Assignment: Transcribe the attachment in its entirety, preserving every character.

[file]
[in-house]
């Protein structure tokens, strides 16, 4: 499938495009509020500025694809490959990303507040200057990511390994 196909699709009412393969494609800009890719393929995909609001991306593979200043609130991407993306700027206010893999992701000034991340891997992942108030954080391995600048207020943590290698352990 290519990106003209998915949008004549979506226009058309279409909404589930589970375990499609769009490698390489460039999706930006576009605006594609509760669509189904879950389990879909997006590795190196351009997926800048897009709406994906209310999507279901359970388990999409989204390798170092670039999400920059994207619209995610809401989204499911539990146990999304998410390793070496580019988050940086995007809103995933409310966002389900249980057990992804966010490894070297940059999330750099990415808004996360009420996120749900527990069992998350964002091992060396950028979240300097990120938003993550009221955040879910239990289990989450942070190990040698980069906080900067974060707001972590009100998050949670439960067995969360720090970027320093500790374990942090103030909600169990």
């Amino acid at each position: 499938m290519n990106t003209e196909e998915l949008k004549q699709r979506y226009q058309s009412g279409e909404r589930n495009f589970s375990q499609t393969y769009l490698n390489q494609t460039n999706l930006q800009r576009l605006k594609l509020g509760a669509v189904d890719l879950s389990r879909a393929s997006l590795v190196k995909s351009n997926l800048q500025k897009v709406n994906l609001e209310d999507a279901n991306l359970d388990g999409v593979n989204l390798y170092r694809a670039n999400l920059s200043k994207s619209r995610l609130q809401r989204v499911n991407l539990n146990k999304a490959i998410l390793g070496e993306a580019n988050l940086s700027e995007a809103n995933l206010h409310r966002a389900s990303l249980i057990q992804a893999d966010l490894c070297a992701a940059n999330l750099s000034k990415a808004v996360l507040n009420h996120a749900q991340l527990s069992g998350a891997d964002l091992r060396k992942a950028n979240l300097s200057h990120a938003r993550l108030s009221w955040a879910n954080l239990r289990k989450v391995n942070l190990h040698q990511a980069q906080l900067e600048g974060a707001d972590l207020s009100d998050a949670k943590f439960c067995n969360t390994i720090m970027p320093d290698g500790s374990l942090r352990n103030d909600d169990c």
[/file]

[in-house]
């Protein structure tokens, strides 16, 4: 499938495009509020500025694809490959990303507040200057990511390994 196909699709009412393969494609800009890719393929995909609001991306593979200043609130991407993306700027206010893999992701000034991340891997992942108030954080391995600048207020943590290698352990 290519990106003209998915949008004549979506226009058309279409909404589930589970375990499609769009490698390489460039999706930006576009605006594609509760669509189904879950389990879909997006590795190196351009997926800048897009709406994906209310999507279901359970388990999409989204390798170092670039999400920059994207619209995610809401989204499911539990146990999304998410390793070496580019988050940086995007809103995933409310966002389900249980057990992804966010490894070297940059999330750099990415808004996360009420996120749900527990069992998350964002091992060396950028979240300097990120938003993550009221955040879910239990289990989450942070190990040698980069906080900067974060707001972590009100998050949670439960067995969360720090970027320093500790374990942090103030909600169990």
């Amino acid at each position: 499938m290519n990106t003209e196909e998915l949008k004549q699709r979506y226009q058309s009412g279409e909404r589930n495009f589970s375990q499609t393969y769009l490698n390489q494609t460039n999706l930006q800009r576009l605006k594609l509020g509760a669509v189904d890719l879950s389990r879909a393929s997006l590795v190196k995909s351009n997926l800048q500025k897009v709406n994906l609001e209310d999507a279901n991306l359970d388990g999409v593979n989204l390798y170092r694809a670039n999400l920059s200043k994207s619209r995610l609130q809401r989204v499911n991407l539990n146990k999304a490959i998410l390793g070496e993306a580019n988050l940086s700027e995007a809103n995933l206010h409310r966002a389900s990303l249980i057990q992804a893999d966010l490894c070297a992701a940059n999330l750099s000034k990415a808004v996360l507040n009420h996120a749900q991340l527990s069992g998350a891997d964002l091992r060396k992942a950028n979240l300097s200057h990120a938003r993550l108030s009221w955040a879910n954080l239990r289990k989450v391995n942070l190990h040698q990511a980069q906080l900067e600048g974060a707001d972590l207020s009100d998050a949670k943590f439960c067995n969360t390994i720090m970027p320093d290698g500790s374990l942090r352990n103030d909600d169990c």